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Vectors (x/y-components)

  1. Sep 13, 2013 #1
    I just want to clarify. I have a problem that says:
    Draw each of the following vectors, then find its x and y components.

    d=(100m, 45° below the +x-axis.

    So this would be a line drawn in the fourth quadrant, that bisects the quadrant in half. But does it mean the bisecting line is 100m? I first assumed that it was the y-axis, but now I'm not so sure, and am thinking it's more the bisecting line is 100m instead of the y-axis.
     
  2. jcsd
  3. Sep 13, 2013 #2

    SteamKing

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    I would take the magnitude of the vector to be 100m, and its direction to be -45 degrees.
     
  4. Sep 13, 2013 #3
    I also have another one part c) "a=(5m/s/s, -y-direction)". I'm not sure if I'm on the right track with this one as there is no degree given, but I'm figuring that in this example acceleration is constant at 5/m/s/s (otherwise how would you figure it out, right?). So I have an angle of 90 degrees that the line of acceleration makes with the y-axis. What would be the best way to solve this?
     
  5. Sep 13, 2013 #4

    SteamKing

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    The -y direction indicates that the acceleration is along the -y axis, not 90 degrees to the y-axis.
     
  6. Sep 13, 2013 #5
    But wouldn't the acceleration graph have a line going through y=-5? I mean if the acceleration ran the length of y axis wouldn't that mean acceleration is zero? Or maybe I'm not understanding what your saying...
     
  7. Sep 13, 2013 #6

    SteamKing

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    Are you trying to make a plot of acceleration or are you trying to express the magnitude of the acceleration and indicate its direction? These are two different things.

    P.S.: It would help if you would follow the HW template and post your complete problem statement. Answering questions about snippets of a HW problem is counterproductive and is frankly not fair to others on these forums. You have the advantage of having the complete problem, while we can only see what portions you give us.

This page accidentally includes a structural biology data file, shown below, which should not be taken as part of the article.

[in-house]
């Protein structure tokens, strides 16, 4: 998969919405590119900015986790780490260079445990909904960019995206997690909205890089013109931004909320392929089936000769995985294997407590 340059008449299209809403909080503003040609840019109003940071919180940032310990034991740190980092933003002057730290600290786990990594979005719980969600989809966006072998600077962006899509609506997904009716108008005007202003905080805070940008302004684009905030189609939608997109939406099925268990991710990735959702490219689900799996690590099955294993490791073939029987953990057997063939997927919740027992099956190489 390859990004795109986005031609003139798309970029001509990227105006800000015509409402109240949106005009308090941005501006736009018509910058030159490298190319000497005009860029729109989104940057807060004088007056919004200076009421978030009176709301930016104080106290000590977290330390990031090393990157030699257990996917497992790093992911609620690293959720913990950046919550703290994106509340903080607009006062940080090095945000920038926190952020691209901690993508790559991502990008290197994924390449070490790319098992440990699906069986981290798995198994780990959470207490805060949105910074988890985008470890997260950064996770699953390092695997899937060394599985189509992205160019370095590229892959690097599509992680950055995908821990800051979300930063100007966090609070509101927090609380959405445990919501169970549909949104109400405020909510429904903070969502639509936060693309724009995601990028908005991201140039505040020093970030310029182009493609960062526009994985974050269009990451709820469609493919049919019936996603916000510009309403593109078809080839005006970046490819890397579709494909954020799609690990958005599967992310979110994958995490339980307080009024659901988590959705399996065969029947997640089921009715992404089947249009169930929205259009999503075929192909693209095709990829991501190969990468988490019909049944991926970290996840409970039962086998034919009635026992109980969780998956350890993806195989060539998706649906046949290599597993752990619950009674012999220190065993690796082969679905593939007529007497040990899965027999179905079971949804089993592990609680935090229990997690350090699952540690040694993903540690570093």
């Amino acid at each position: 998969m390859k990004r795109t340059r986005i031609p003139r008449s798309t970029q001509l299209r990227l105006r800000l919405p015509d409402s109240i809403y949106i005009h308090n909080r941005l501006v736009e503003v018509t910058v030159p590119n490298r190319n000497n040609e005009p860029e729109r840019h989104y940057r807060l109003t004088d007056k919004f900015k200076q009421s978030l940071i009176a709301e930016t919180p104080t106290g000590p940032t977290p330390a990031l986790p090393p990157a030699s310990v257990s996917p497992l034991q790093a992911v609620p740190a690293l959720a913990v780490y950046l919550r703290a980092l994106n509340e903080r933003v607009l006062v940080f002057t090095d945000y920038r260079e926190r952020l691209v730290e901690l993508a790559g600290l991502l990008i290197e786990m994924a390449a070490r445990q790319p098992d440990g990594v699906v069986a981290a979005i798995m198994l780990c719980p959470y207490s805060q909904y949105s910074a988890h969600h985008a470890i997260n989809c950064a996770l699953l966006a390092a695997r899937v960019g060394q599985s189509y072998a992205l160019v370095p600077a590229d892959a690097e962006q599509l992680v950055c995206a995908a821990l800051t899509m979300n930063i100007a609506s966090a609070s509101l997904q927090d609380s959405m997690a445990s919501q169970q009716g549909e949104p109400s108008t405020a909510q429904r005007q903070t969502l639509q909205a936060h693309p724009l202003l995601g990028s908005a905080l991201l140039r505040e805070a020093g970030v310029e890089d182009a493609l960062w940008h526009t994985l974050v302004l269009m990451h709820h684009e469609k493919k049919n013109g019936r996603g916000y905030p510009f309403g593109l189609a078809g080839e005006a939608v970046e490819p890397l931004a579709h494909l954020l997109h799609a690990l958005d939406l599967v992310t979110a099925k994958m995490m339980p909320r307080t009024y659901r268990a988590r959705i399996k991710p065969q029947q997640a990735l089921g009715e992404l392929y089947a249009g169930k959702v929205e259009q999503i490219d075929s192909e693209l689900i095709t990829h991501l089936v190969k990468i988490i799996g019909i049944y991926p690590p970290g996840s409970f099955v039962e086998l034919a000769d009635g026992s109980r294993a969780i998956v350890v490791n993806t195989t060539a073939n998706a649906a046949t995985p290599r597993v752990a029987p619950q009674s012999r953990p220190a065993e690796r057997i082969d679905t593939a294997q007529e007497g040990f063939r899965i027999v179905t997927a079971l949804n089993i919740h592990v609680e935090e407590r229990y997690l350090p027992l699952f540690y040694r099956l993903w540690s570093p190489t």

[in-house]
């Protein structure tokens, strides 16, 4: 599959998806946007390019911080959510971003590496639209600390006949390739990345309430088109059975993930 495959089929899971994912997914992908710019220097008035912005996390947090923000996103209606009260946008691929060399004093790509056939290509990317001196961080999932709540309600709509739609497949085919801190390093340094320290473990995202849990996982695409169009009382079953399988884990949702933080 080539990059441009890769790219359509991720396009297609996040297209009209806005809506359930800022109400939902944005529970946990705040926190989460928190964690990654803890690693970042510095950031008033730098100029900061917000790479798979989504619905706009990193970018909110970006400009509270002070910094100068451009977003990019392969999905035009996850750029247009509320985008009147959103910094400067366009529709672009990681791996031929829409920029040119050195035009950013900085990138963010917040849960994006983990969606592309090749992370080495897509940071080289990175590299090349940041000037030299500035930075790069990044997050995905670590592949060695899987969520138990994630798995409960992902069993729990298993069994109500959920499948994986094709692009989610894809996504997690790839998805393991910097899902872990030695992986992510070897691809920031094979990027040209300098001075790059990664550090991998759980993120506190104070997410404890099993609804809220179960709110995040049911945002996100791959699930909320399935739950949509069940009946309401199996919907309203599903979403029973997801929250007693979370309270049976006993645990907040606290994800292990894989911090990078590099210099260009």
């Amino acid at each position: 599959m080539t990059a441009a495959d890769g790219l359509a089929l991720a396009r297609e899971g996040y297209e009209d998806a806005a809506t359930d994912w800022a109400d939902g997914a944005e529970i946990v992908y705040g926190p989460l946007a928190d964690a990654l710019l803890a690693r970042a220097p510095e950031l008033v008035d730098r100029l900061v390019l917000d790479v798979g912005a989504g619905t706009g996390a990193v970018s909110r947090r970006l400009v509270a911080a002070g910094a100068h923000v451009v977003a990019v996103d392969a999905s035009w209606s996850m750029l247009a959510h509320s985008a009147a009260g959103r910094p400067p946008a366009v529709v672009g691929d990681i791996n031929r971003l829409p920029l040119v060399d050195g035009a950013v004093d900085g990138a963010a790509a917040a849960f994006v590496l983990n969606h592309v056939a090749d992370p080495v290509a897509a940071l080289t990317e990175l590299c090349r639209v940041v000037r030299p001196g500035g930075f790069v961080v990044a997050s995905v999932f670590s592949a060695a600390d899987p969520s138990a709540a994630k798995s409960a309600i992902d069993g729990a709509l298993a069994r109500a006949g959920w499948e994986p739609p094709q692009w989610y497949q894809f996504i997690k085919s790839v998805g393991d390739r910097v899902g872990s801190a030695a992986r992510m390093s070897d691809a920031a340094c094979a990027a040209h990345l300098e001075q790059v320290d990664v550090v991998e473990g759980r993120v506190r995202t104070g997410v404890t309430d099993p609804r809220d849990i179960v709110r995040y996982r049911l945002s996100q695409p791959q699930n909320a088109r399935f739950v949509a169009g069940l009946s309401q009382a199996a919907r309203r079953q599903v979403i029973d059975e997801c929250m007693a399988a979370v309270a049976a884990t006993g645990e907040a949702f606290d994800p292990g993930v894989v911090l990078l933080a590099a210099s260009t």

8. Sep 13, 2013 #7
    b) v=(300m/s, 20° above +x-axis.)
    c) a=(5m/s/s, -y-direction)

    That is the whole question. There is no other information that what I've already given. I skipped part b, as I know how to do it, regardless of whether the value is bound to the x-axis or to the line the dissects the first quadrant.

    I gave the question, and part a in the original post as that was originally the part I was concerned about and hadn't read the question all the way through. I apologize if this caused an inconvenience.

    Perhaps the answer to my question about part c is that it is a line starting at the origin and having a negative slope?
     
  9. Sep 13, 2013 #8

    SteamKing

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    No, according to the problem, these are vectors you are drawing. Each vector consists of a magnitude and a direction.
     
  10. Sep 13, 2013 #9
    So it would just be 5m/s/s below the x-axis to signify a downward direction (-y-direction)? I'm trying to grasp this concept, it was discussed in class by using the Cartesian coordinate system.
    Perhaps I'm not visualizing these correctly. So for instance, part a would be a line lowered below the x-axis 20deg and to the right side of the y-axis, and you can find the x-component by solving for the (h)ypotenuse; IE: 100/cos(45)=h, which is approximately 141.42, then you could find the x-component by solving 141.42cos45=x-component which is 100.